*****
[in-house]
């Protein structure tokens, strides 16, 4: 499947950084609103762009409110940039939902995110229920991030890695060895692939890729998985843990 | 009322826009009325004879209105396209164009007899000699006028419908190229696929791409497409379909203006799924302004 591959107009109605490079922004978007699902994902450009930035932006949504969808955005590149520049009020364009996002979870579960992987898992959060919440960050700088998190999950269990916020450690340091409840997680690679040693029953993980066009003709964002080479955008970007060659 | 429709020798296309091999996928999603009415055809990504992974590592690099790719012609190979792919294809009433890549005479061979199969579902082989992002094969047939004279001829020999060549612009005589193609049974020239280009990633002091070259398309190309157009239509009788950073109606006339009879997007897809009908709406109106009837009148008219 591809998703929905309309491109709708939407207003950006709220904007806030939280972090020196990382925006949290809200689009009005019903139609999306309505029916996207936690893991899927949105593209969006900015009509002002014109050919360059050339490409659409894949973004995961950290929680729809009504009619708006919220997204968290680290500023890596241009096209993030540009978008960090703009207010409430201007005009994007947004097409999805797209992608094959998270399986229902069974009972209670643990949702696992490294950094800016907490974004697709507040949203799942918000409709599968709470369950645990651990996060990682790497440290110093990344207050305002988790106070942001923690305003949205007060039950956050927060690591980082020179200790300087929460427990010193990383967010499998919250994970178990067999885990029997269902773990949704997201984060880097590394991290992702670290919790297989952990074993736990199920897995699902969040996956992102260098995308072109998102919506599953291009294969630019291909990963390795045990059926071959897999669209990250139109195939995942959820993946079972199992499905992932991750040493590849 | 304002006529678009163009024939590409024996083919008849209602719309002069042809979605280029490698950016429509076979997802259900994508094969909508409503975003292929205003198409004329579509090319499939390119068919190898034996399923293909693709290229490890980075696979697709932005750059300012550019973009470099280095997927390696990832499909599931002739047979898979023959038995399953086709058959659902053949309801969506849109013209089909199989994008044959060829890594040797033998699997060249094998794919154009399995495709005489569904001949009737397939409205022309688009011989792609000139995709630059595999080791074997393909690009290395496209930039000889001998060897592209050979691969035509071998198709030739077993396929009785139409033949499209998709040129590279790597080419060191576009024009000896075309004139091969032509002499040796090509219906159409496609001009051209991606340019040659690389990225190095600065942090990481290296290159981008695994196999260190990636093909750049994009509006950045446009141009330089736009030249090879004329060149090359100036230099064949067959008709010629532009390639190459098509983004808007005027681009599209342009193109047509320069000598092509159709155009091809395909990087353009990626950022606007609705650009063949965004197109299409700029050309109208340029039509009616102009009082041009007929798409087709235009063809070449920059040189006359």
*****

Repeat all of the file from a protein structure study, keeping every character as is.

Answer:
[in-house]
């Protein structure tokens, strides 16, 4: 499947950084609103762009409110940039939902995110229920991030890695060895692939890729998985843990 | 009322826009009325004879209105396209164009007899000699006028419908190229696929791409497409379909203006799924302004 591959107009109605490079922004978007699902994902450009930035932006949504969808955005590149520049009020364009996002979870579960992987898992959060919440960050700088998190999950269990916020450690340091409840997680690679040693029953993980066009003709964002080479955008970007060659 | 429709020798296309091999996928999603009415055809990504992974590592690099790719012609190979792919294809009433890549005479061979199969579902082989992002094969047939004279001829020999060549612009005589193609049974020239280009990633002091070259398309190309157009239509009788950073109606006339009879997007897809009908709406109106009837009148008219 591809998703929905309309491109709708939407207003950006709220904007806030939280972090020196990382925006949290809200689009009005019903139609999306309505029916996207936690893991899927949105593209969006900015009509002002014109050919360059050339490409659409894949973004995961950290929680729809009504009619708006919220997204968290680290500023890596241009096209993030540009978008960090703009207010409430201007005009994007947004097409999805797209992608094959998270399986229902069974009972209670643990949702696992490294950094800016907490974004697709507040949203799942918000409709599968709470369950645990651990996060990682790497440290110093990344207050305002988790106070942001923690305003949205007060039950956050927060690591980082020179200790300087929460427990010193990383967010499998919250994970178990067999885990029997269902773990949704997201984060880097590394991290992702670290919790297989952990074993736990199920897995699902969040996956992102260098995308072109998102919506599953291009294969630019291909990963390795045990059926071959897999669209990250139109195939995942959820993946079972199992499905992932991750040493590849 | 304002006529678009163009024939590409024996083919008849209602719309002069042809979605280029490698950016429509076979997802259900994508094969909508409503975003292929205003198409004329579509090319499939390119068919190898034996399923293909693709290229490890980075696979697709932005750059300012550019973009470099280095997927390696990832499909599931002739047979898979023959038995399953086709058959659902053949309801969506849109013209089909199989994008044959060829890594040797033998699997060249094998794919154009399995495709005489569904001949009737397939409205022309688009011989792609000139995709630059595999080791074997393909690009290395496209930039000889001998060897592209050979691969035509071998198709030739077993396929009785139409033949499209998709040129590279790597080419060191576009024009000896075309004139091969032509002499040796090509219906159409496609001009051209991606340019040659690389990225190095600065942090990481290296290159981008695994196999260190990636093909750049994009509006950045446009141009330089736009030249090879004329060149090359100036230099064949067959008709010629532009390639190459098509983004808007005027681009599209342009193109047509320069000598092509159709155009091809395909990087353009990626950022606007609705650009063949965004197109299409700029050309109208340029039509009616102009009082041009007929798409087709235009063809070449920059040189006359």